Former Zipmex Thailand CEO accused of fraud by Thai SEC
Thailand’s Securities and Exchange Commission (SEC) has accused former Zipmex Thailand director and CEO, Ekkalarp Yimwilai with corruption and deception.
According to the SEC’s statement on Thursday, customer assets in the exchange’s Z Wallet were illicitly transferred to overseas digital wallets prior to notifying customers of changes in terms and conditions. The action contradicts the information previously provided by Zipmex Thailand, indicating potential fraud by presenting false statements to the public.
The SEC’s investigation also highlights discrepancies between the reports submitted by Zipmex Thailand and the information the regulator obtained. Yimwilai, who served as CEO from August 2018 to November 2023, is now facing serious allegations as the SEC has filed a complaint with the Office of the Provincial Crime Suppression Division, urging further legal action.
Zipmex Thailand, part of the Singapore-based Zipmex network led by Marcus Lim, received operational approval from Thailand’s Ministry of Finance and the SEC in 2020. However, the exchange’s website and mobile app have been disabled following the SEC’s directives.
The SEC accuses Yimwilai of corruption and deception by presenting false statements, concealing the truth, and obtaining property through deception. This involves altering or omitting crucial information in Zipmex Thailand’s accounts or documents, which constitutes an offense under Section 88 of the Digital Assets Act.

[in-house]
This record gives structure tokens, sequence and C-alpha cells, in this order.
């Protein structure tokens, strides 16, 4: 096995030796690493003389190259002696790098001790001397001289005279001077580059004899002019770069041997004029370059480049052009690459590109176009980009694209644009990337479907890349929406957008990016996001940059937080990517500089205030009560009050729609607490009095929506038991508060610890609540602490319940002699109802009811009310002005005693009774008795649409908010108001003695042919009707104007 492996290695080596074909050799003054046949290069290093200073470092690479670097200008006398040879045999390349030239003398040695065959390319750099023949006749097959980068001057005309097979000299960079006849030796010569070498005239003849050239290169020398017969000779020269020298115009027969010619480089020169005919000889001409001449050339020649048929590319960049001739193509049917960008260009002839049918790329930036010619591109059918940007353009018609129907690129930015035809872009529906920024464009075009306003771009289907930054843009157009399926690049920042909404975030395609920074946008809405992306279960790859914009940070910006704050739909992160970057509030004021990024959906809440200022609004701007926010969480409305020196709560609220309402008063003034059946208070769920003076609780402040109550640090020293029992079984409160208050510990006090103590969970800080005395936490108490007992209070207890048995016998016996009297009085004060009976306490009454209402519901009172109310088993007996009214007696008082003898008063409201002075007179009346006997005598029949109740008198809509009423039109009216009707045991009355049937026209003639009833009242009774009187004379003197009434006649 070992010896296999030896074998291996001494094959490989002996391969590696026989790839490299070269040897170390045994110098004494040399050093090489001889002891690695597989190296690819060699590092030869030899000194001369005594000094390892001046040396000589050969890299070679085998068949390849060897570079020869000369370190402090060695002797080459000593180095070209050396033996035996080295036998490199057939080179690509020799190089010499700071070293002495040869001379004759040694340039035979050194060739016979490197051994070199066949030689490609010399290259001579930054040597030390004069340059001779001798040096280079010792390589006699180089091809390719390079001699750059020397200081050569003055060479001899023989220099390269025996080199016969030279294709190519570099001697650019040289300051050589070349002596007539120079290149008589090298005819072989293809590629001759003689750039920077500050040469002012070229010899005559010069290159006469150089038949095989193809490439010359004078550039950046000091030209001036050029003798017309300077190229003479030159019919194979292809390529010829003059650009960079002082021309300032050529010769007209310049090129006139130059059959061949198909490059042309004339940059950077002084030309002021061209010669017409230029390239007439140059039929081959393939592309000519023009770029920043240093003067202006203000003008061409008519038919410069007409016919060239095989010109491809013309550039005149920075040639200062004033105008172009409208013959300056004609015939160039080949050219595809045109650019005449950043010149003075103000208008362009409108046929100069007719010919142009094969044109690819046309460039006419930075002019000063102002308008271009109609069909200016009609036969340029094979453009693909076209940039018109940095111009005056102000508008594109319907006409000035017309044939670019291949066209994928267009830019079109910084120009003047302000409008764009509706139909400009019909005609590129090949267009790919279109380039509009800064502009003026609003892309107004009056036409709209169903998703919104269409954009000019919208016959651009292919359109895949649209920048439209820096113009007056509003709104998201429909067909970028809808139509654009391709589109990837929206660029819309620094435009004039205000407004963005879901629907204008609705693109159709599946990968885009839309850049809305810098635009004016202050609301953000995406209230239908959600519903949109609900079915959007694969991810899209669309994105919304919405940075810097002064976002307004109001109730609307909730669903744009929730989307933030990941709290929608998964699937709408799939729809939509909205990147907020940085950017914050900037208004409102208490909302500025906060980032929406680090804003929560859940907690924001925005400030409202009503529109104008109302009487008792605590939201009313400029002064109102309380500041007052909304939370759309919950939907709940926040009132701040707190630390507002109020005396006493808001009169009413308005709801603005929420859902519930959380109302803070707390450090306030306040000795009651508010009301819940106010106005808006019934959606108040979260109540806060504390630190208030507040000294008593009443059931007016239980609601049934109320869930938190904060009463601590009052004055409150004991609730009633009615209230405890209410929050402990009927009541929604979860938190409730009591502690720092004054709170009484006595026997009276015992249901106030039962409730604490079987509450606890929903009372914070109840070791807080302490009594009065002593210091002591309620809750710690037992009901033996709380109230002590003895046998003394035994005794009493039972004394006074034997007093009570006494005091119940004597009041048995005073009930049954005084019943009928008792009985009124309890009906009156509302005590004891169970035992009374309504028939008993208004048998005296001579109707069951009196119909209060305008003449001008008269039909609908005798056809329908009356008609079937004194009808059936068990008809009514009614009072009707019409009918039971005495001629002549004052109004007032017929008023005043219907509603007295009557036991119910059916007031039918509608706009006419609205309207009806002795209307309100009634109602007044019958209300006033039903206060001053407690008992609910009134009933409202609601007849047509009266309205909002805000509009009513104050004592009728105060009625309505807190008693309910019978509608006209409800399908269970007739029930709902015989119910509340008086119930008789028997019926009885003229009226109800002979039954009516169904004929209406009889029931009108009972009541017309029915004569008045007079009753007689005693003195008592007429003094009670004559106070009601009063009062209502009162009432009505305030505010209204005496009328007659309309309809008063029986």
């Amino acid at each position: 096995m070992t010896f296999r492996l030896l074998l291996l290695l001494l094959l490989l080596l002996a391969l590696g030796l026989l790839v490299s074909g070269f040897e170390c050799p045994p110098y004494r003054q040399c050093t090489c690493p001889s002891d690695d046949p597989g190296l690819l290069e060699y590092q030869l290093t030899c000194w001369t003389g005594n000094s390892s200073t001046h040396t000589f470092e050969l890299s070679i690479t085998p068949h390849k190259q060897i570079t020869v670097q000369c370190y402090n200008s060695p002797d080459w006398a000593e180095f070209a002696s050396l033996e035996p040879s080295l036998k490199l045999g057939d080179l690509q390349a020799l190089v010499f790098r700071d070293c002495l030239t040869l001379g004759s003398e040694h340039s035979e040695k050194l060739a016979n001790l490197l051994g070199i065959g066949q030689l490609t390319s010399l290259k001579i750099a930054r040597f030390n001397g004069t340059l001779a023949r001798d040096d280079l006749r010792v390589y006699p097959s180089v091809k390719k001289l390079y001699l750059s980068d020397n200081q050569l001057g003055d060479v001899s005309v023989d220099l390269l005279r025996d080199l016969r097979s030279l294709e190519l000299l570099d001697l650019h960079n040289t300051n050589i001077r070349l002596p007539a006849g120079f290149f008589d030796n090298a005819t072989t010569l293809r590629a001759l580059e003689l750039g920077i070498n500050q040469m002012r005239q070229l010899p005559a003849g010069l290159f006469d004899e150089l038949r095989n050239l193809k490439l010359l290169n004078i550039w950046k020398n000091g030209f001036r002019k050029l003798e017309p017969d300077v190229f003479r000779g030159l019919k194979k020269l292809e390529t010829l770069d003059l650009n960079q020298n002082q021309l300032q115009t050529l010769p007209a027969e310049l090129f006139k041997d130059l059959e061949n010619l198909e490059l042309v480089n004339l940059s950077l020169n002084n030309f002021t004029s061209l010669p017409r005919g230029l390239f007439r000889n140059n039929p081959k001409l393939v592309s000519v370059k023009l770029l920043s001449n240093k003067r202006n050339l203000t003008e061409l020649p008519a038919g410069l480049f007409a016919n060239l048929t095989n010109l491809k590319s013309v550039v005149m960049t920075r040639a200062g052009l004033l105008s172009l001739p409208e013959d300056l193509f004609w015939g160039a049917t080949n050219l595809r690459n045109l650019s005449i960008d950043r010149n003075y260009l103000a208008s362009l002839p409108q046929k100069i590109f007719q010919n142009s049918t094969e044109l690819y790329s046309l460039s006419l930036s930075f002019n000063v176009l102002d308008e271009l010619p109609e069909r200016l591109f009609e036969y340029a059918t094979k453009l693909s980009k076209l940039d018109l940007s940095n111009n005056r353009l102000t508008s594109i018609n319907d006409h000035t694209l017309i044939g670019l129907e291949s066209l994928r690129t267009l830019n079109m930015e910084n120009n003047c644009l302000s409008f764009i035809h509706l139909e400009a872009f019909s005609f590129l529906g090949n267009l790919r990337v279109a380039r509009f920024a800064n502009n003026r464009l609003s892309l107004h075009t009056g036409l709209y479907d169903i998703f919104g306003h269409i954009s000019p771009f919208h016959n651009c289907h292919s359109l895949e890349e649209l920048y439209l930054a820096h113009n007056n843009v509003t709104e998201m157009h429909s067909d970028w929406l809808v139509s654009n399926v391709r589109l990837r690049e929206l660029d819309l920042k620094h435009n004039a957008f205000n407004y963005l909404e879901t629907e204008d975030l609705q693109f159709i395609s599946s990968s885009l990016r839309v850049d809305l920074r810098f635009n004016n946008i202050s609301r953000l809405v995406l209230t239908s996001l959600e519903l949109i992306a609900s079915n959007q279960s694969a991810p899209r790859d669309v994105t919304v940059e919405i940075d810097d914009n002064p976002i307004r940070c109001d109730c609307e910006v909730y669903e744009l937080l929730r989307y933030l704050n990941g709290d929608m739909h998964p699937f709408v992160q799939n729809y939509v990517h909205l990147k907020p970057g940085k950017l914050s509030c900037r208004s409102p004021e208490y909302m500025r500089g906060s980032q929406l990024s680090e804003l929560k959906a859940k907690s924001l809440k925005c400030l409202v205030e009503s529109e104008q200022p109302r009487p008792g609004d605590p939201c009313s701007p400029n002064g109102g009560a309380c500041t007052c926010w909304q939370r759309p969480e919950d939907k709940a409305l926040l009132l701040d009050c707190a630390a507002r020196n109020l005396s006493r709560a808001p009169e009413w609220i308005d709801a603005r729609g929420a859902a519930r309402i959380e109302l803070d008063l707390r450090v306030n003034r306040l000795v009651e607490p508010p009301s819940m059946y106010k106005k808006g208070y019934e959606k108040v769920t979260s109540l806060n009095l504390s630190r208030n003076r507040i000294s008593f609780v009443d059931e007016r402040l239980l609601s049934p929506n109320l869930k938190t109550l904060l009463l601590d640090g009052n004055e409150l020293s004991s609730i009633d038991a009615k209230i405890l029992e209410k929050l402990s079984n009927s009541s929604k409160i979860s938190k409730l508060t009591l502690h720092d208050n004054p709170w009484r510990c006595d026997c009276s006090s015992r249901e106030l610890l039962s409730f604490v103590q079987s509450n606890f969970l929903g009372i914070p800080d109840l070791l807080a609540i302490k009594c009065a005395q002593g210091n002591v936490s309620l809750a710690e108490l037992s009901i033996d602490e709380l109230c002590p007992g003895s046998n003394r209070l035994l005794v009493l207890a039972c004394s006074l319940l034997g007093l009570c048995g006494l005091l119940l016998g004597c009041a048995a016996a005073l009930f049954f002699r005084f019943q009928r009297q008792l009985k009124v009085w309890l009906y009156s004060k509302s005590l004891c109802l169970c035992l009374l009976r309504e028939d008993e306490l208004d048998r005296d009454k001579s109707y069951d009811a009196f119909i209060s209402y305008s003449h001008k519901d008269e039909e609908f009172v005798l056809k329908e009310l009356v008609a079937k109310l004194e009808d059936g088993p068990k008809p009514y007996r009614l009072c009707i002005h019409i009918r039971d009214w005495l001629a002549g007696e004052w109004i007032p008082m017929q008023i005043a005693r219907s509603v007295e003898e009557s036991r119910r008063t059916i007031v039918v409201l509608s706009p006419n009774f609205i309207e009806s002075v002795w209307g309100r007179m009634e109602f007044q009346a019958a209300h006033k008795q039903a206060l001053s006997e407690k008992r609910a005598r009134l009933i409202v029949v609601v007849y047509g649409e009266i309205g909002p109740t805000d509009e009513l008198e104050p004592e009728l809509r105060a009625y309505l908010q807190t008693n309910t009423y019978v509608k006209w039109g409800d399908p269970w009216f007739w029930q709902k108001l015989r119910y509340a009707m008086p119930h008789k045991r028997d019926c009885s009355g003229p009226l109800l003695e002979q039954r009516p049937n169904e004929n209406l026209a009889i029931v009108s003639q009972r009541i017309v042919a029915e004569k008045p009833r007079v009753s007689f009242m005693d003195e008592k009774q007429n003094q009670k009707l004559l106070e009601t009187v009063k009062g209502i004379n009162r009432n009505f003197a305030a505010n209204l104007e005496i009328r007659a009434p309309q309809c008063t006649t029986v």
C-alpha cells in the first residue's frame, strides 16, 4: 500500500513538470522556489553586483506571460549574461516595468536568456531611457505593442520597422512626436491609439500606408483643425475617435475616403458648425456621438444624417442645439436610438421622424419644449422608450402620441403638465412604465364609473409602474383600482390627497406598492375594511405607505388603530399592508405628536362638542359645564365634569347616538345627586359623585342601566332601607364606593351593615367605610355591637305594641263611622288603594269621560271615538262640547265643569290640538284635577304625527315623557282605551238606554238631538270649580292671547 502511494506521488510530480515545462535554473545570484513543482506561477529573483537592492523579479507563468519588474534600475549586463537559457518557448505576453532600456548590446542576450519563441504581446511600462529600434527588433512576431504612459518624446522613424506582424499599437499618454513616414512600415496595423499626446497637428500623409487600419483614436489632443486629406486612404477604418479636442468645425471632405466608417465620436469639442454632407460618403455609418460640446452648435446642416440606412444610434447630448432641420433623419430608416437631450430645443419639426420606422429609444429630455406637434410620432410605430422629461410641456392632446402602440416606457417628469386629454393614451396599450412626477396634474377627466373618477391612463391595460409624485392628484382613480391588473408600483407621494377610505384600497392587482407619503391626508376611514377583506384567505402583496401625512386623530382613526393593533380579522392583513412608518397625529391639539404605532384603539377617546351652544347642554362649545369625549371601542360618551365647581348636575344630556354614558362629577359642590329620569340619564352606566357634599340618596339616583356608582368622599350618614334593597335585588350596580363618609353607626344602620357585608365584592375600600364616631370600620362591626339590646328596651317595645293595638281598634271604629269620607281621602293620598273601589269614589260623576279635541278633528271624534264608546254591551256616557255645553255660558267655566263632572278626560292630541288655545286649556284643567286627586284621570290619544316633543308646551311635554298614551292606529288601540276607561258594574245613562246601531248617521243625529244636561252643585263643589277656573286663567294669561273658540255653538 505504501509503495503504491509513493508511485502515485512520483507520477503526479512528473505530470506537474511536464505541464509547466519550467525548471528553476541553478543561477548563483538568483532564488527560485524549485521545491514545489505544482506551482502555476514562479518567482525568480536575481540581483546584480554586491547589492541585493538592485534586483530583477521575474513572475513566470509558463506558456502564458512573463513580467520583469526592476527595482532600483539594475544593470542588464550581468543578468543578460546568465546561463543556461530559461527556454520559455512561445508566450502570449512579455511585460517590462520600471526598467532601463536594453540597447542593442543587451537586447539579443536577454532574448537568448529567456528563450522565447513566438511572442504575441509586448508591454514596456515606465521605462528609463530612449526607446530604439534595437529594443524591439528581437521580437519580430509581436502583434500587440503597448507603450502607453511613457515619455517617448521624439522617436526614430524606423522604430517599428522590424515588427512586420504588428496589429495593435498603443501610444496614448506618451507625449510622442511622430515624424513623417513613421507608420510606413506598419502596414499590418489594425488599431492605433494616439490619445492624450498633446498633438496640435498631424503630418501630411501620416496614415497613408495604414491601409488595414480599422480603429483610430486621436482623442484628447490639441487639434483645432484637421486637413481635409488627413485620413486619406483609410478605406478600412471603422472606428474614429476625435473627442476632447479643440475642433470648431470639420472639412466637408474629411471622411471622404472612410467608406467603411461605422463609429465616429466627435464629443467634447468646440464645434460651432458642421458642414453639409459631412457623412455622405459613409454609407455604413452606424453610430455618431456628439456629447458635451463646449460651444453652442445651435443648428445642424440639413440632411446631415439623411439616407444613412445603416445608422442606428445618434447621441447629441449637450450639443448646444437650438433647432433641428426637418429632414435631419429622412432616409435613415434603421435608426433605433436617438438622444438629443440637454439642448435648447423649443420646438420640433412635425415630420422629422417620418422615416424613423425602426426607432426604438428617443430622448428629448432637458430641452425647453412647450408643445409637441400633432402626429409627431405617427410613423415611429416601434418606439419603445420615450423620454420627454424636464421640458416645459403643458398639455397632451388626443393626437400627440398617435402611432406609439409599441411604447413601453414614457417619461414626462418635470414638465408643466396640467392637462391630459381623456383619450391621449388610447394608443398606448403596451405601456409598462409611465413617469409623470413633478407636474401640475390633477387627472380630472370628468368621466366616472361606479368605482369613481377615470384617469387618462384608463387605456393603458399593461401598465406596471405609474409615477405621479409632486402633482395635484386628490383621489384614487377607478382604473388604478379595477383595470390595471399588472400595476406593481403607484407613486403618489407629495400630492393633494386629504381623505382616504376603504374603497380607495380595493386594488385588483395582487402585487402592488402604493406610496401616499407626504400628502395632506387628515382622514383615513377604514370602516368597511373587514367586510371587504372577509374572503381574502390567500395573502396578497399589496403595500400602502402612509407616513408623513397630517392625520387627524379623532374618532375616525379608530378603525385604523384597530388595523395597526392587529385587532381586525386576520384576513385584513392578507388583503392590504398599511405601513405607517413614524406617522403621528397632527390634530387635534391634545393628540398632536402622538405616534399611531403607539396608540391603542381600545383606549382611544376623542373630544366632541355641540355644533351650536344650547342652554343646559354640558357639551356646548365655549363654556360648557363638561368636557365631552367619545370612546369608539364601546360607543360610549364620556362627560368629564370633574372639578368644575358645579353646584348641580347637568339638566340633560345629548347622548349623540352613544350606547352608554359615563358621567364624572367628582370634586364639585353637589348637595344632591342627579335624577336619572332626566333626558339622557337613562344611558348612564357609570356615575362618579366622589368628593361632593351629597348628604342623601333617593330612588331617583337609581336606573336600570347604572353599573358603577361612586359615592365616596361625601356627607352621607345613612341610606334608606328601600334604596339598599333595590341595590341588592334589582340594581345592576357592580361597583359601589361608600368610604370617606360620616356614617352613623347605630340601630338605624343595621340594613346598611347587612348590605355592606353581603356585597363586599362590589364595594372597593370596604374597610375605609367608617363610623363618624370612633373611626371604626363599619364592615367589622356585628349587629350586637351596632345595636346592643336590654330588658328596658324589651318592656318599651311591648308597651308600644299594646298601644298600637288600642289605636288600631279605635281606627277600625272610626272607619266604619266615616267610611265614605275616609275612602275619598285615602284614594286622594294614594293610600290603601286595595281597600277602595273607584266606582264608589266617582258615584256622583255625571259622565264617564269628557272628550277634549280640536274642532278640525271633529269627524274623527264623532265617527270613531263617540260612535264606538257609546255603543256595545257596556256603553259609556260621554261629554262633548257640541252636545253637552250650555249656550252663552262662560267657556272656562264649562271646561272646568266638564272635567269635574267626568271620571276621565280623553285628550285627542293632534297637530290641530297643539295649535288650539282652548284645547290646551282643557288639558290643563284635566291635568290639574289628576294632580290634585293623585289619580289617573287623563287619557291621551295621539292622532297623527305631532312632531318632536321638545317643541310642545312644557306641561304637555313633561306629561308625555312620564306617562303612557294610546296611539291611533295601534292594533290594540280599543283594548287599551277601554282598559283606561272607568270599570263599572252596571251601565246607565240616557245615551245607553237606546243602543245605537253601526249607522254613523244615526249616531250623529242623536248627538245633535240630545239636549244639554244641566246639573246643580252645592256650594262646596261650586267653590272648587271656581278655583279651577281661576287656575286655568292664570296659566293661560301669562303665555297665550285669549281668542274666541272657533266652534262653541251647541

Thailand’s authorities ordered Zipmex last week to halt its digital asset trading and brokerage services.
This decision follows the SEC’s previous directive on January 12, requiring Zipmex to revise its liquid capital maintenance and management structure. As of February 1, the SEC found that Zipmex had not satisfactorily met these requirements.
The Singapore-based platform was given a 15-day period to rectify its financial situation and implement measures to prevent the misuse of customer funds. Zipmex is required to submit the results of these corrections to the SEC within this timeframe. The crypto exchange will only be allowed to resume normal operations upon obtaining approval from the SEC.
In response to the SEC’s order, Zipmex revealed that it had already ceased trading and deposit services. Furthermore, the exchange advised its customers to withdraw their assets, as indicated in its website announcements in December and January.
Zipmex’s operational challenges began in July 2022 when it suspended withdrawals. This decision was influenced by the broader market fallout following the collapse of the Terra ecosystem and the subsequent folding of several crypto lenders. To address its financial losses, Zipmex sought creditor protection and initiated efforts to raise capital.
In November 2023, Zipmex proposed a restructuring plan that involves an initial payout of approximately 3.35 cents per dollar of claims, with the possibility of increasing the repayment to as much as 29.35 cents per dollar. However, this plan faced pushback from major creditors who demanded a thorough review of the exchange’s assets and liabilities.